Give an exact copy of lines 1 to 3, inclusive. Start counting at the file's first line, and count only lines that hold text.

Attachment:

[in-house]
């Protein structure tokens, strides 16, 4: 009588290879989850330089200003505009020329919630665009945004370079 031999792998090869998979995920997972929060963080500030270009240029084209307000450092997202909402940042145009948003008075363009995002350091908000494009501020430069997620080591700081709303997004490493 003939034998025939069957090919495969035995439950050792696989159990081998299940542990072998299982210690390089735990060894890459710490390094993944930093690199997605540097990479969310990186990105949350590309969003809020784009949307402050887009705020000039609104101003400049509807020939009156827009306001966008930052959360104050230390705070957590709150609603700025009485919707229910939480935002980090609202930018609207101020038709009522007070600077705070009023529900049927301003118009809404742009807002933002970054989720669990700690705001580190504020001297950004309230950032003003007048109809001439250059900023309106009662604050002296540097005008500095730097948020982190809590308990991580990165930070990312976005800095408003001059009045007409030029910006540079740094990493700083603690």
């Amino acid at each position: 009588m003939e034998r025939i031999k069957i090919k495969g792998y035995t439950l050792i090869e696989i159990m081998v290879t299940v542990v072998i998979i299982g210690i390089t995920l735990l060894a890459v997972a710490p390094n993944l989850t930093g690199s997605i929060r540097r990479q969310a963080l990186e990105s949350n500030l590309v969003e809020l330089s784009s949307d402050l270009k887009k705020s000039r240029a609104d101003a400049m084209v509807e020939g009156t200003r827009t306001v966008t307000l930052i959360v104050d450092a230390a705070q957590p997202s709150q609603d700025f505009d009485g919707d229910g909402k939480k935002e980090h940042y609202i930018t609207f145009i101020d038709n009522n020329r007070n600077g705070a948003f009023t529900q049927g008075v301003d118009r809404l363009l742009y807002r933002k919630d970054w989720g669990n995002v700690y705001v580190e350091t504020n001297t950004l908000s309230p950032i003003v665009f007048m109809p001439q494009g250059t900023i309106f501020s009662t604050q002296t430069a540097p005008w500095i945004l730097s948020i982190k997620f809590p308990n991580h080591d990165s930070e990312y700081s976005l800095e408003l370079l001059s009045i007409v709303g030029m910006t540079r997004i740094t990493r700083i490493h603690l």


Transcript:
[in-house]
């Protein structure tokens, strides 16, 4: 009588290879989850330089200003505009020329919630665009945004370079 031999792998090869998979995920997972929060963080500030270009240029084209307000450092997202909402940042145009948003008075363009995002350091908000494009501020430069997620080591700081709303997004490493 003939034998025939069957090919495969035995439950050792696989159990081998299940542990072998299982210690390089735990060894890459710490390094993944930093690199997605540097990479969310990186990105949350590309969003809020784009949307402050887009705020000039609104101003400049509807020939009156827009306001966008930052959360104050230390705070957590709150609603700025009485919707229910939480935002980090609202930018609207101020038709009522007070600077705070009023529900049927301003118009809404742009807002933002970054989720669990700690705001580190504020001297950004309230950032003003007048109809001439250059900023309106009662604050002296540097005008500095730097948020982190809590308990991580990165930070990312976005800095408003001059009045007409030029910006540079740094990493700083603690």
């Amino acid at each position: 009588m003939e034998r025939i031999k069957i090919k495969g792998y035995t439950l050792i090869e696989i159990m081998v290879t299940v542990v072998i998979i299982g210690i390089t995920l735990l060894a890459v997972a710490p390094n993944l989850t930093g690199s997605i929060r540097r990479q969310a963080l990186e990105s949350n500030l590309v969003e809020l330089s784009s949307d402050l270009k887009k705020s000039r240029a609104d101003a400049m084209v509807e020939g009156t200003r827009t306001v966008t307000l930052i959360v104050d450092a230390a705070q957590p997202s709150q609603d700025f505009d009485g919707d229910g909402k939480k935002e980090h940042y609202i930018t609207f145009i101020d038709n009522n020329r007070n600077g705070a948003f009023t529900q049927g008075v301003d118009r809404l363009l742009y807002r933002k919630d970054w989720g669990n995002v700690y705001v580190e350091t504020n001297t950004l908000s309230p950032i003003v665009f007048m109809p001439q494009g250059t900023i309106f501020s009662t604050q002296t430069a540097p005008w500095i945004l730097s948020i982190k997620f809590p308990n991580h080591d990165s930070e990312y700081s976005l800095e408003l370079l001059s009045i007409v709303g030029m910006t540079r997004i740094t990493r700083i490493h603690l």